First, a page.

Status has never been strictly about money. Think of Lily Bart’s initial distaste for wealthy Simon Rosedale, whose deep-pocketed “smart London clothes” couldn’t change his last name into something acceptable for the social register. It’s a truth that’s both democratic and not: Status is often acquired without cash, which can make it even more difficult to possess. It’s a secret handshake, whether in the form of the fresh jonquils and candied cherries of Wharton’s era or the ramp capers that locavore chefs clamor for today. And in a sense, those totems have become more secretive than ever. Perhaps as a reaction to our new age of relentless peacocking — to all the posting with fabulous geo-tags and just-right accoutrements at the outside edges of the frame — people have gotten more subtle at signifying social standing in ways that the lay observer wouldn’t be able to decode.
Part of the allure of the status symbol is that it’s out there for all to see but meant to be understood, perhaps, by a far smaller crowd: your own crowd. When a goth raver puts on her black Manic Panic lipstick, she’s doing so to impress her friends, or people she hopes to be friends with someday — the ones who know and care that Manic Panic lipstick is the only lipstick to wear and that you have to schlep to the basement of Trash and Vaudeville on St. Marks to get it. When Williamsburg Guy slowly rolls down Bedford Avenue in his vintage-mobile, he’s keenly aware that his fellow Williamsburg Guy neighbors are going to be super-jealous. Even in this era of widening inequality, the ultimate aim is to be — to however small a degree — the envy of your peer group, whether you’re an oligarch or a Pratt student.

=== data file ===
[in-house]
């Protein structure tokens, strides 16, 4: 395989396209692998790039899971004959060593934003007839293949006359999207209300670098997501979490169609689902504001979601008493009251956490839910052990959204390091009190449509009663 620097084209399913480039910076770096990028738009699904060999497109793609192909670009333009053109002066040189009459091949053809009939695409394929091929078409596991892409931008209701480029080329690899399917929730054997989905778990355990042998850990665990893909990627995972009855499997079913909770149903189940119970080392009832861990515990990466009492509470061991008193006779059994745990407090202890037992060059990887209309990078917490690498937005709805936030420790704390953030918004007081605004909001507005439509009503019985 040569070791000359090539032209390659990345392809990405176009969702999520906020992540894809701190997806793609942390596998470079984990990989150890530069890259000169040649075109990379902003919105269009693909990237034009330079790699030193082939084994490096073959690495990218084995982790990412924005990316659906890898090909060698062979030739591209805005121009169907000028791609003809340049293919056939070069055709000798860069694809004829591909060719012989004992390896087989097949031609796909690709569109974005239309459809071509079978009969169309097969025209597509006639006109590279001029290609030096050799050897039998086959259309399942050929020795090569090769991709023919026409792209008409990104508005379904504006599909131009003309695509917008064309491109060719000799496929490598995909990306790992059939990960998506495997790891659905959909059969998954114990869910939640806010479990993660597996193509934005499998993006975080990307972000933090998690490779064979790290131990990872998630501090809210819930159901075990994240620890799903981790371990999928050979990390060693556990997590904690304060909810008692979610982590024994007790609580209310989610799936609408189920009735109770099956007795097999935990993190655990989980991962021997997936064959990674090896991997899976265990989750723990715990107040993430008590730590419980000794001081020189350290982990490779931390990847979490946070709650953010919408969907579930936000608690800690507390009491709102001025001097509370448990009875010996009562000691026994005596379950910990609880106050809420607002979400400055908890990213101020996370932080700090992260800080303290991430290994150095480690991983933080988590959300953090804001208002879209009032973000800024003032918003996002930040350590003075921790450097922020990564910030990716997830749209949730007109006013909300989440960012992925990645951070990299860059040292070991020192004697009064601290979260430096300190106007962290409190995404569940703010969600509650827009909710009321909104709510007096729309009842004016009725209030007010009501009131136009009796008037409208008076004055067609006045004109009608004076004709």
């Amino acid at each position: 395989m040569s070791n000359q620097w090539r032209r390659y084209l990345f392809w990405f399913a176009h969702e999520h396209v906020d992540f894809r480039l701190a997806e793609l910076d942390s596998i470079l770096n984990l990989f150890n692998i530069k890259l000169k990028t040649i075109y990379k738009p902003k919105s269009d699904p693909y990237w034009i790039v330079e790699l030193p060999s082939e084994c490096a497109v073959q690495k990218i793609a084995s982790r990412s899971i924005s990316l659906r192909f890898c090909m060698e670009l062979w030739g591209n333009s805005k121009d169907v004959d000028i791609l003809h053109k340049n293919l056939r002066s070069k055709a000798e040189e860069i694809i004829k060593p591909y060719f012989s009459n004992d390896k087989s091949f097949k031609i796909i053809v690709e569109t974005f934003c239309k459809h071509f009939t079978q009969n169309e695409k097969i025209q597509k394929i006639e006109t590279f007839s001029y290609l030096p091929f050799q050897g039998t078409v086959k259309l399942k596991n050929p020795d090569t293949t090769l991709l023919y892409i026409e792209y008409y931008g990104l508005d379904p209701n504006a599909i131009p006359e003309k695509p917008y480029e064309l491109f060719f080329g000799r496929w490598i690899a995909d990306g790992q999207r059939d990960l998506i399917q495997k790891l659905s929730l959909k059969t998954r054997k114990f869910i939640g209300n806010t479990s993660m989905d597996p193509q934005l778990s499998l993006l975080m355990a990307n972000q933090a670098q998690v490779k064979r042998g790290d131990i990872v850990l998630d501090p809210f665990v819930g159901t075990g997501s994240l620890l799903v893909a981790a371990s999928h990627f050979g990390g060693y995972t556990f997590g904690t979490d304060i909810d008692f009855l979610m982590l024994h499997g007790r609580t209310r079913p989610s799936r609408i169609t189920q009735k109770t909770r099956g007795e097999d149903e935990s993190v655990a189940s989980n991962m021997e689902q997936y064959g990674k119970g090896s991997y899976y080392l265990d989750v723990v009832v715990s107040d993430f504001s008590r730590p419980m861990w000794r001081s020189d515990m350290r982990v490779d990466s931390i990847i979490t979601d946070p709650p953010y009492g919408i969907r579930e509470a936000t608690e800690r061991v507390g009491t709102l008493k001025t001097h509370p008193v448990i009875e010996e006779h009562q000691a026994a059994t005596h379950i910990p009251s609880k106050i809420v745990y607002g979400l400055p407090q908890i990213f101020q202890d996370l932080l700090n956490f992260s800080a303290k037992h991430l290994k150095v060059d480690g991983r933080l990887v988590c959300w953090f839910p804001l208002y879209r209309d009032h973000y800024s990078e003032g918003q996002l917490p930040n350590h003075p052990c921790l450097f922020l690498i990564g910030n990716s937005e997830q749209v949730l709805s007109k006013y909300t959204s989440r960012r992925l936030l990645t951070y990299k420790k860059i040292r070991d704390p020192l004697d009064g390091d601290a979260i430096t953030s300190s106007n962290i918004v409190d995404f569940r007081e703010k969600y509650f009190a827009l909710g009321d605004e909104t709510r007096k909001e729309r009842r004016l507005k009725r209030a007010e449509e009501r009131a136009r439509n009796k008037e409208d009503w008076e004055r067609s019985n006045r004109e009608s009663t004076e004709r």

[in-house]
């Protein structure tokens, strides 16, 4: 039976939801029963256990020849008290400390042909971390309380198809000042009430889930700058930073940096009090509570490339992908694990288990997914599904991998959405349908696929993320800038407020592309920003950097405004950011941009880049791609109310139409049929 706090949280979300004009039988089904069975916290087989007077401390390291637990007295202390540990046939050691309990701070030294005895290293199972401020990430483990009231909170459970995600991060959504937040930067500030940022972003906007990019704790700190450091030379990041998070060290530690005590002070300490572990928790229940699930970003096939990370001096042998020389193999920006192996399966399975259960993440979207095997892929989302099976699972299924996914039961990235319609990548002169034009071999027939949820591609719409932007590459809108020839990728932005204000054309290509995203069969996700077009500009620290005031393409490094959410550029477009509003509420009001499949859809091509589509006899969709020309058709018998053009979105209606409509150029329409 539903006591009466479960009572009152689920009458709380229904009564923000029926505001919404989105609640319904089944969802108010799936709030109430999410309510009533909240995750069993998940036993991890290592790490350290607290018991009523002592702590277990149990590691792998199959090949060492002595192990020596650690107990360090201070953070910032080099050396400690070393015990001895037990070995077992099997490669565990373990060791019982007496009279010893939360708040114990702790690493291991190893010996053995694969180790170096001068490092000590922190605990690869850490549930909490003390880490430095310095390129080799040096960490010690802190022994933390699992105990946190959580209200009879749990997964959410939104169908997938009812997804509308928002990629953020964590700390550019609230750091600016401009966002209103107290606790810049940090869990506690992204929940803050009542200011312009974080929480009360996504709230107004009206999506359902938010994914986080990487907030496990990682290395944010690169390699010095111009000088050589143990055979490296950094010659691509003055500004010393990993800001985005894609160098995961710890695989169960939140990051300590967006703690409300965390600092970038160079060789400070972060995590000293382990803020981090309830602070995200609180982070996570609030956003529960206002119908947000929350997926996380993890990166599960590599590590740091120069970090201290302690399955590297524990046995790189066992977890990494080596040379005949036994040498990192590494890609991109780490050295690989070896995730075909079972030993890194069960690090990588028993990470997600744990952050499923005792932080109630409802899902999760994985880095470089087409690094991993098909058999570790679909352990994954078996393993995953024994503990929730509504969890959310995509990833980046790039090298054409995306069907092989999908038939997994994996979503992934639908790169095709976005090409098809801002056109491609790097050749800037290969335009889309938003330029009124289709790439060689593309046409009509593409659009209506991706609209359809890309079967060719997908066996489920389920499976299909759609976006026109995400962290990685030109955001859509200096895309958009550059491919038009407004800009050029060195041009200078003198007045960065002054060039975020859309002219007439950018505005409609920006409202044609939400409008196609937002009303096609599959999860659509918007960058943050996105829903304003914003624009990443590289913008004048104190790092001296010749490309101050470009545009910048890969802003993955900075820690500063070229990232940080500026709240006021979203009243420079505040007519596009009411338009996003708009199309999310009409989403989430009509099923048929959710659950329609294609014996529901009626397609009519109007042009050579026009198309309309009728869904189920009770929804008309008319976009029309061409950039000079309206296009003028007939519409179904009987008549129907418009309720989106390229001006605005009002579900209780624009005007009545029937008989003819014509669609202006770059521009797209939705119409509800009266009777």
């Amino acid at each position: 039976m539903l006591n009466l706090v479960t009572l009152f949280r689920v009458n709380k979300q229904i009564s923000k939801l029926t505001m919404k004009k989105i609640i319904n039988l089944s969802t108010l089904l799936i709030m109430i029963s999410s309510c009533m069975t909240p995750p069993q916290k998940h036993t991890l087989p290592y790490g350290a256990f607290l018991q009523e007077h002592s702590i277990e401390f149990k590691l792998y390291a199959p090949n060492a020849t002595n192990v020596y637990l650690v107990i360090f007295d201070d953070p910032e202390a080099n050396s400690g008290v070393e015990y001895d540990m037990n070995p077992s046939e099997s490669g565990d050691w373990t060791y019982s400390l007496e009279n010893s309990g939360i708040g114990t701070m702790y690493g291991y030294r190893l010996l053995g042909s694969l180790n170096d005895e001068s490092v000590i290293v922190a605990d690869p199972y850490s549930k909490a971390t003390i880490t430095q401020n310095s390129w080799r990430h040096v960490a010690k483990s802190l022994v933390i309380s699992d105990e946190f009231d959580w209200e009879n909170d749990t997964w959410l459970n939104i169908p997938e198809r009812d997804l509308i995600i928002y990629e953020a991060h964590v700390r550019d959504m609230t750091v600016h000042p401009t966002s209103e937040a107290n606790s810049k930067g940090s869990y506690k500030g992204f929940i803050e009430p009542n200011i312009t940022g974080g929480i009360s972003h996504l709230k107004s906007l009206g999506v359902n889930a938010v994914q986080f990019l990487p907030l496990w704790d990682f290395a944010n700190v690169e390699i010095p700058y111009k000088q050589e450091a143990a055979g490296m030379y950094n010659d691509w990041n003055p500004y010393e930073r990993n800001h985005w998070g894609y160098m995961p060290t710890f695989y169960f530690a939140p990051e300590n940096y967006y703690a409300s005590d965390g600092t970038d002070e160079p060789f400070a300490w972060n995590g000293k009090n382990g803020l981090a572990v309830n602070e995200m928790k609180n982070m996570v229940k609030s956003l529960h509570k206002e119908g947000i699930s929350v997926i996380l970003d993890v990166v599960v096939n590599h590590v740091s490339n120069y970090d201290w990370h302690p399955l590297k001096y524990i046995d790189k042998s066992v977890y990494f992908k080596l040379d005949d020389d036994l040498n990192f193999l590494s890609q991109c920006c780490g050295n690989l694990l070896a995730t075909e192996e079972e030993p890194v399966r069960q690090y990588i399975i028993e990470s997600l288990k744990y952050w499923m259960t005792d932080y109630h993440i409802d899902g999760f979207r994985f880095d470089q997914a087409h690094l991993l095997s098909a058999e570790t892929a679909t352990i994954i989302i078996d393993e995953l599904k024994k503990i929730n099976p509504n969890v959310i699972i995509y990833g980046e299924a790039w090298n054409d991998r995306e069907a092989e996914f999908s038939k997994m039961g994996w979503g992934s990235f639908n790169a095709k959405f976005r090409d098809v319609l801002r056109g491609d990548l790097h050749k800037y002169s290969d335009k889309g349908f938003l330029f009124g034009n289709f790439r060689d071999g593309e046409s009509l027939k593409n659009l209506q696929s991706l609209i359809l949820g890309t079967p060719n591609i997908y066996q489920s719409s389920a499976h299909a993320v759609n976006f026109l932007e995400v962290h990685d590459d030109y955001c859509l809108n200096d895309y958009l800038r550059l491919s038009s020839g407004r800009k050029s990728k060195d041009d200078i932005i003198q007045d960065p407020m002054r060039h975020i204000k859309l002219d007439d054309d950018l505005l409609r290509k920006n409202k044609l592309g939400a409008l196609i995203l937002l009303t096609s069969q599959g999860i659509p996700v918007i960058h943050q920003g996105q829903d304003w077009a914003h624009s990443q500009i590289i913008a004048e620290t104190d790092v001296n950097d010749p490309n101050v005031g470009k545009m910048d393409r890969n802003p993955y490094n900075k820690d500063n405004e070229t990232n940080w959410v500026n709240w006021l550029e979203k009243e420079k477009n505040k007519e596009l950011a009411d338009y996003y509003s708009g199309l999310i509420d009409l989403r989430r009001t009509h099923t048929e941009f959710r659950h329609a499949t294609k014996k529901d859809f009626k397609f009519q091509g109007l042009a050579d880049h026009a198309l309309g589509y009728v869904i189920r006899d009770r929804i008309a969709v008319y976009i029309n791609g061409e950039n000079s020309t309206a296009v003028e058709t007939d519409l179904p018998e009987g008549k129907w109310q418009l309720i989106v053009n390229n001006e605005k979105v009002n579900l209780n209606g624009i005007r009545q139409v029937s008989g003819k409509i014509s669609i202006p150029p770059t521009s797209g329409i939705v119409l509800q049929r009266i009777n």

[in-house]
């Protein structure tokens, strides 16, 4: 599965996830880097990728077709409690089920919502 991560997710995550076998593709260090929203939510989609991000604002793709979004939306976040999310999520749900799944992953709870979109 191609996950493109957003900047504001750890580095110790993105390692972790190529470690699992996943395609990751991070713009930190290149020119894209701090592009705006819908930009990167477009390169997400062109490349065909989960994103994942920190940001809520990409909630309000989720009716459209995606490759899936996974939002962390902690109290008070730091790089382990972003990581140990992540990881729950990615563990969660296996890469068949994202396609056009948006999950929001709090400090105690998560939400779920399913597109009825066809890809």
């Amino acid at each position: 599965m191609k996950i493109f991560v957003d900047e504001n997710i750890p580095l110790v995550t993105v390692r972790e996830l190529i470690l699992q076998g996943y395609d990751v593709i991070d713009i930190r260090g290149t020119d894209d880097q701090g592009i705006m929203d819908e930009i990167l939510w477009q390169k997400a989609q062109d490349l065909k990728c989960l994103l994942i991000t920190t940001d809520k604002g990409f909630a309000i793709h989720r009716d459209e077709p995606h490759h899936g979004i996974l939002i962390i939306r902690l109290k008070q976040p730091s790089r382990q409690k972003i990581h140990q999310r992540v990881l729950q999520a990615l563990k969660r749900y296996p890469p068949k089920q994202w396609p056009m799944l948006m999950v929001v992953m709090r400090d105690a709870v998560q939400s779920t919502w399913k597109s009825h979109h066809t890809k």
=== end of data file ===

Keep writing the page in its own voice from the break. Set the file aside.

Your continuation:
In an attempt to get them to explain what may pass right in front of our eyes yet remain unseen, we went straight to the members of many such tribes — mathematicians, Goldman Sachs VPs, cactus collectors, chefs, oboists — and asked them to single out their status symbols. The increasingly fine distinctions that emerge require a novelist’s eye for detail, but once you’re attuned to them, you can look at a stranger on the subway and experience the deep pleasure of recognition without having to clear any social hurdles at all.
—Essay by Noreen Malone
And for Some Perspective: Status in New York Magazines Past
1975: The Elsa Peretti t-shirt
“Here we have the status joke of the summer — Elsa Peretti’s stuff painted on a T ($14), front only, but then status is up front, isn’t it?
1980: Laoshan water
“The latest status water is Laoshan; $1 a bottle in the Delicacies Department.”
1983: Dripping draperies
“Arrivistes, beware …One revealing slip of the tongue — calling draperies ‘drapes,’ for instance — and it could be curtains.”
1995: The Volvo station wagon
“Spiritual descendant of the VW Bug, it cries out against the soullessness of our rapacious hypermotorized culture.”
Reporting by Jason Chen, Belle Cushing, Nate Freeman, Wendy Goodman, Véronique Hyland, Crystal Martin, Rebecca Milzoff, Seth Porges, Robin Raisfeld, Trupti Rami, Margaret Rhodes, Alex Ronan, Kayleen Schaefer, Katy Schneider, Lauren Schwartzberg, Erica Schwiegershausen, Jessica Silvester, Raven Snook, Joshua David Stein, Alexis Swerdloff, and Sierra Tishgart
*This article appears in the September 21, 2015 issue of New York Magazine.